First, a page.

About one o'clock of the morning of August 11, defendant was driving his brother's Renault automobile at 8th and Troost Streets in Kansas City when he lost control of it and the automobile crossed the street and crashed into a fence. The defendant jumped out of the automobile, ran behind it and fell in the street, and he then got up and ran down Troost Street. There was a "large quantity" of blood on the driver's side of the automobile. Officer Luther investigated the automobile crash. He had previously received a radio report of the attempted robbery at the Retreat Tavern with a description of the robber. After being told that the driver of the *756 Renault had fled from the scene of the crash, Officer Luther searched the area, found defendant on the street about four or five blocks from the scene of the crash, and arrested him on suspicion of robbery because he fitted the description of the robbery suspect. When arrested defendant had a laceration or a bruise over his left eye and he had been shot in the left arm and left thigh. Each bullet had made an entry and exit wound, but there was no testimony whether the points of entry were from the front or from the rear. Defendant had a tattoo on his left bicep. It was described by Officer Luther as a "round tattoo, shaped like a bear or something of this shape." There apparently was no lettering on the tattoo, and no witness described the tattoo on defendant's left arm at the time of trial. From the record we cannot determine that the tattoo mark was seen by the jury. At the argument on defendant's motion for judgment of acquittal, defense counsel exhibited the tattoo mark to the trial court who commented as follows: "I have not seen the tattoo until just this very moment, and the testimony of this witness [Mr. Goodsell] is completely consistent with the view of that tattoo. There is some sort of a curly-cue in the middle of this figure. I can't make it out to be a bear, which indicates it might very well be lettering or writing." Defendant was a dark complexioned person between five feet and eight to ten inches in height, of slender build, and he had black hair described as a "quite heavy head of hair and it was wavy." We do not find a precise description of the clothing worn by defendant at the time of his arrest, but the clothing described in the radio "pick-up" order was "man in a black sweater or T-shirt, dark trousers," and defendant "fit the description of the pick-up."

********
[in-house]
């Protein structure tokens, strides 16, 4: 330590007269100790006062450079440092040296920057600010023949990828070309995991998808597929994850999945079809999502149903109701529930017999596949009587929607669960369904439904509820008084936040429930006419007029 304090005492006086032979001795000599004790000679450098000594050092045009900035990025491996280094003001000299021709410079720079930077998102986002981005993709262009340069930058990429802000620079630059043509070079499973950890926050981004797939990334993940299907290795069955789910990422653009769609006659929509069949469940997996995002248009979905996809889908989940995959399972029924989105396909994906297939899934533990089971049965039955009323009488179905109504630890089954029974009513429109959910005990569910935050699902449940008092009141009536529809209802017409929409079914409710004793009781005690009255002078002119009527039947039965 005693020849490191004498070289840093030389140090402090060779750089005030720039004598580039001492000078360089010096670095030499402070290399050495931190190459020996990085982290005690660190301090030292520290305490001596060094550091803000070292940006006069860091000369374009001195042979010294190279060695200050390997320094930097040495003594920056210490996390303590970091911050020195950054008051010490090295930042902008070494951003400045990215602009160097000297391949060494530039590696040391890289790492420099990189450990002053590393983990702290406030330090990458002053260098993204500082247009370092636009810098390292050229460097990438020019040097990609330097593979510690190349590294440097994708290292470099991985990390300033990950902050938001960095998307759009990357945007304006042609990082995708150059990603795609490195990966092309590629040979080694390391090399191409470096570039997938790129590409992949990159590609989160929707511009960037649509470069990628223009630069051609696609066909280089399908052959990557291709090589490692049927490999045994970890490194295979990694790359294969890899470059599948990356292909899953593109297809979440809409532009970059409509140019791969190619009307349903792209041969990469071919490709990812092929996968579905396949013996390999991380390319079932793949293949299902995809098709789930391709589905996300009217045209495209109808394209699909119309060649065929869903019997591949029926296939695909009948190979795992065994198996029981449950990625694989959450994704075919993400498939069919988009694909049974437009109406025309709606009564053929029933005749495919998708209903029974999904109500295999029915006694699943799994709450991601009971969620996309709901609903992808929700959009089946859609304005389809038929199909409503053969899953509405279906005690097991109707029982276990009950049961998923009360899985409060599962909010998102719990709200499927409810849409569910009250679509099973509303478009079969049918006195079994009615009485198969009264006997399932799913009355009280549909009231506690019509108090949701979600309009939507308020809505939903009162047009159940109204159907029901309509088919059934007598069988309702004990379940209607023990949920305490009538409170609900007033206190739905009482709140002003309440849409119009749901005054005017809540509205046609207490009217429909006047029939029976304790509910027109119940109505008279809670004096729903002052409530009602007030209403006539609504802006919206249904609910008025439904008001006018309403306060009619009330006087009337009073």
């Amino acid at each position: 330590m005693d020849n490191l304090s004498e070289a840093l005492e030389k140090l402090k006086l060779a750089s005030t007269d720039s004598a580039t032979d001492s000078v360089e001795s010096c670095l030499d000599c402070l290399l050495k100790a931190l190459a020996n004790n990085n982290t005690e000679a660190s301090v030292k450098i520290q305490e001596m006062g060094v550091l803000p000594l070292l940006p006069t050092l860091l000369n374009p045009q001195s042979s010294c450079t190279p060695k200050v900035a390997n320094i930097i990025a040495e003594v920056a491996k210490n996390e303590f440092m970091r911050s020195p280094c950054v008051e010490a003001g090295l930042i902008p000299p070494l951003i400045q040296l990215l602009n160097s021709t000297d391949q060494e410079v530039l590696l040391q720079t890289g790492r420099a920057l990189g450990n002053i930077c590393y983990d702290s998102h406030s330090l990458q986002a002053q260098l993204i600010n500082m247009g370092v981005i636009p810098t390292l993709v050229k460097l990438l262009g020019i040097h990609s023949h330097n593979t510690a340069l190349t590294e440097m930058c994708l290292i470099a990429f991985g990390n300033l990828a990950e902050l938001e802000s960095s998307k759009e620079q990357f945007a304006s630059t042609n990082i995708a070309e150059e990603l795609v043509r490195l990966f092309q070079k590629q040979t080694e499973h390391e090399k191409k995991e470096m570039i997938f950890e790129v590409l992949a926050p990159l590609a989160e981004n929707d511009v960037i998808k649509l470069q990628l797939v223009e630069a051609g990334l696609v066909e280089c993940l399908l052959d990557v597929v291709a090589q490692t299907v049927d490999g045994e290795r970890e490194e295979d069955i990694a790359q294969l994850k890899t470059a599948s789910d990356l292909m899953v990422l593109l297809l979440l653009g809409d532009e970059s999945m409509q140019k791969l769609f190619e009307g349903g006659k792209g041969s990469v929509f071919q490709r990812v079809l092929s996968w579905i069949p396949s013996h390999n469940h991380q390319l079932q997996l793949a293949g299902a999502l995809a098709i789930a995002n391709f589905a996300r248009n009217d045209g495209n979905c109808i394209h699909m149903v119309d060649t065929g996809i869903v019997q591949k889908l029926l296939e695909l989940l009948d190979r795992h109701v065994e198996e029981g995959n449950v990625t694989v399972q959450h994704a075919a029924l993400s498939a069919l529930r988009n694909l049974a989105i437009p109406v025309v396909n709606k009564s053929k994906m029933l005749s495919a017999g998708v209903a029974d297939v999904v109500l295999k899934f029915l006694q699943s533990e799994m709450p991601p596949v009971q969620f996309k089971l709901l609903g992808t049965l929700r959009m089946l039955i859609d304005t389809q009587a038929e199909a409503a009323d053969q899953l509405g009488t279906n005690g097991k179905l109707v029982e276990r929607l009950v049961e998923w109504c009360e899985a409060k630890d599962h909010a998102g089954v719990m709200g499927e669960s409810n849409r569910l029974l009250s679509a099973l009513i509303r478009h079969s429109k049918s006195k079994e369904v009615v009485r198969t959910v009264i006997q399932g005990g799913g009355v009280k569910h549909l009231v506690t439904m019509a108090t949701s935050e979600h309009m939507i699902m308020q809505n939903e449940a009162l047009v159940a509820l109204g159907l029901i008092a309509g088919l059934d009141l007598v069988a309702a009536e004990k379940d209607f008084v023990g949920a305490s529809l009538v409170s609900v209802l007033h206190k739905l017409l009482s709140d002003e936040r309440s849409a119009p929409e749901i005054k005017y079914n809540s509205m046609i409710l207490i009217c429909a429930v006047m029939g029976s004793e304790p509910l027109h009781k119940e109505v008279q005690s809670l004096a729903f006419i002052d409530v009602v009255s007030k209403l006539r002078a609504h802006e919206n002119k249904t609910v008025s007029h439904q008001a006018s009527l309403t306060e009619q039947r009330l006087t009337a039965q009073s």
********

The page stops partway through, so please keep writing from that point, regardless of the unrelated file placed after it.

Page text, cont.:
An attempt was made by the police to obtain fingerprints on the gun dropped at the doorway of the Retreat Tavern. However, only one identifiable print could be obtained. It was found on the "clip" of the gun, and it was not a fingerprint of defendant. Other prints were "smudged" and could not be identified. The gun was described as a ".22 short caliber automatic Escort brand." Whether in such a gun the "clip," upon which the only identifiable fingerprint was found, was encased in the grip of the gun is not shown by the evidence.

Defendant did not testify and did not present any evidence.

The evidence in this case clearly authorized a finding that an assault with intent to rob Mr. Hendrix occurred. The evidence is wholly circumstantial that the person who committed the assault was the defendant, and in such situation "`the facts and circumstances relied upon by the State to establish guilt must not only be consistent with each other, and with the hypothesis of defendant's guilt, but they must also be inconsistent and irreconcilable with his innocence, and must point so clearly and satisfactorily to guilt as to exclude every reasonable hypothesis of innocence.'" State v. Burton, Mo., 357 S.W.2d 927. See also State v. Boothe, Mo., 364 S.W.2d 569. In our determination of the sufficiency of the evidence to support the verdict, "all of the substantial evidence offered by the State is taken as true, together with all reasonable inferences to be drawn therefrom, and by substantial evidence is meant `evidence from which the triers of the fact reasonably could find the issue in harmony therewith.'" State v. Whitaker, Mo., 275 S.W.2d 316, 319.